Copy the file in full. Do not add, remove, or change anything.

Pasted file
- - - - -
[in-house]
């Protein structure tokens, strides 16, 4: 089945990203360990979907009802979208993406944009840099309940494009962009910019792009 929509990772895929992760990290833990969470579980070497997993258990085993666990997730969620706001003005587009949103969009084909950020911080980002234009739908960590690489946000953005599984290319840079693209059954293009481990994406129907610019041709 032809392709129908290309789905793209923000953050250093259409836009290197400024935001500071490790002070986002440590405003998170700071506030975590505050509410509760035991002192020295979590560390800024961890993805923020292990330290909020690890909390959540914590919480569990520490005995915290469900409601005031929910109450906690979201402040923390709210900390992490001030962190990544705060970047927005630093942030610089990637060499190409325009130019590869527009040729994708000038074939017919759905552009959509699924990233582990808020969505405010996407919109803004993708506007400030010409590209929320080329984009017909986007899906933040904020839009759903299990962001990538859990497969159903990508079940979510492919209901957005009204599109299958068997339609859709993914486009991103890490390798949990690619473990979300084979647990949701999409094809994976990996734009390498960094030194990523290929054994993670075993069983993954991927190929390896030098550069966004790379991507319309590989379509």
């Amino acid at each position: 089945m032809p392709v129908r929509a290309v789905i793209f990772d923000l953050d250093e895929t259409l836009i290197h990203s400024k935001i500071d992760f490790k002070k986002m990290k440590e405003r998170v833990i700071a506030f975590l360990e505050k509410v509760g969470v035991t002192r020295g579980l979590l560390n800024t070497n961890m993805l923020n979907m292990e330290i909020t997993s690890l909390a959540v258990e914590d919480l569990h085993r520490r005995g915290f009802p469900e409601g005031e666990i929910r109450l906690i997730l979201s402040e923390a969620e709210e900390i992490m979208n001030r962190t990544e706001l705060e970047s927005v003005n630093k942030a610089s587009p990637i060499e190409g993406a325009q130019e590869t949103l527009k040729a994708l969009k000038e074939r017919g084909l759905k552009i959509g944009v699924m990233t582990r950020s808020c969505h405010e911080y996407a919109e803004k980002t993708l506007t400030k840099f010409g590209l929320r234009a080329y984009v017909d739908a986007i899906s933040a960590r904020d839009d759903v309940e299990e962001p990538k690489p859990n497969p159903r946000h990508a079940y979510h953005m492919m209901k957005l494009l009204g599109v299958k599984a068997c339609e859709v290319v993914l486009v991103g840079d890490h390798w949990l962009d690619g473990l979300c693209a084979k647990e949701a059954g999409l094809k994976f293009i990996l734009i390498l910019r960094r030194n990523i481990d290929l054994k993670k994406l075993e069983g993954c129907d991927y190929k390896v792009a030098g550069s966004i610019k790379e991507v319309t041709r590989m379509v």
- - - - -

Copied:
[in-house]
């Protein structure tokens, strides 16, 4: 089945990203360990979907009802979208993406944009840099309940494009962009910019792009 929509990772895929992760990290833990969470579980070497997993258990085993666990997730969620706001003005587009949103969009084909950020911080980002234009739908960590690489946000953005599984290319840079693209059954293009481990994406129907610019041709 032809392709129908290309789905793209923000953050250093259409836009290197400024935001500071490790002070986002440590405003998170700071506030975590505050509410509760035991002192020295979590560390800024961890993805923020292990330290909020690890909390959540914590919480569990520490005995915290469900409601005031929910109450906690979201402040923390709210900390992490001030962190990544705060970047927005630093942030610089990637060499190409325009130019590869527009040729994708000038074939017919759905552009959509699924990233582990808020969505405010996407919109803004993708506007400030010409590209929320080329984009017909986007899906933040904020839009759903299990962001990538859990497969159903990508079940979510492919209901957005009204599109299958068997339609859709993914486009991103890490390798949990690619473990979300084979647990949701999409094809994976990996734009390498960094030194990523290929054994993670075993069983993954991927190929390896030098550069966004790379991507319309590989379509």
């Amino acid at each position: 089945m032809p392709v129908r929509a290309v789905i793209f990772d923000l953050d250093e895929t259409l836009i290197h990203s400024k935001i500071d992760f490790k002070k986002m990290k440590e405003r998170v833990i700071a506030f975590l360990e505050k509410v509760g969470v035991t002192r020295g579980l979590l560390n800024t070497n961890m993805l923020n979907m292990e330290i909020t997993s690890l909390a959540v258990e914590d919480l569990h085993r520490r005995g915290f009802p469900e409601g005031e666990i929910r109450l906690i997730l979201s402040e923390a969620e709210e900390i992490m979208n001030r962190t990544e706001l705060e970047s927005v003005n630093k942030a610089s587009p990637i060499e190409g993406a325009q130019e590869t949103l527009k040729a994708l969009k000038e074939r017919g084909l759905k552009i959509g944009v699924m990233t582990r950020s808020c969505h405010e911080y996407a919109e803004k980002t993708l506007t400030k840099f010409g590209l929320r234009a080329y984009v017909d739908a986007i899906s933040a960590r904020d839009d759903v309940e299990e962001p990538k690489p859990n497969p159903r946000h990508a079940y979510h953005m492919m209901k957005l494009l009204g599109v299958k599984a068997c339609e859709v290319v993914l486009v991103g840079d890490h390798w949990l962009d690619g473990l979300c693209a084979k647990e949701a059954g999409l094809k994976f293009i990996l734009i390498l910019r960094r030194n990523i481990d290929l054994k993670k994406l075993e069983g993954c129907d991927y190929k390896v792009a030098g550069s966004i610019k790379e991507v319309t041709r590989m379509v």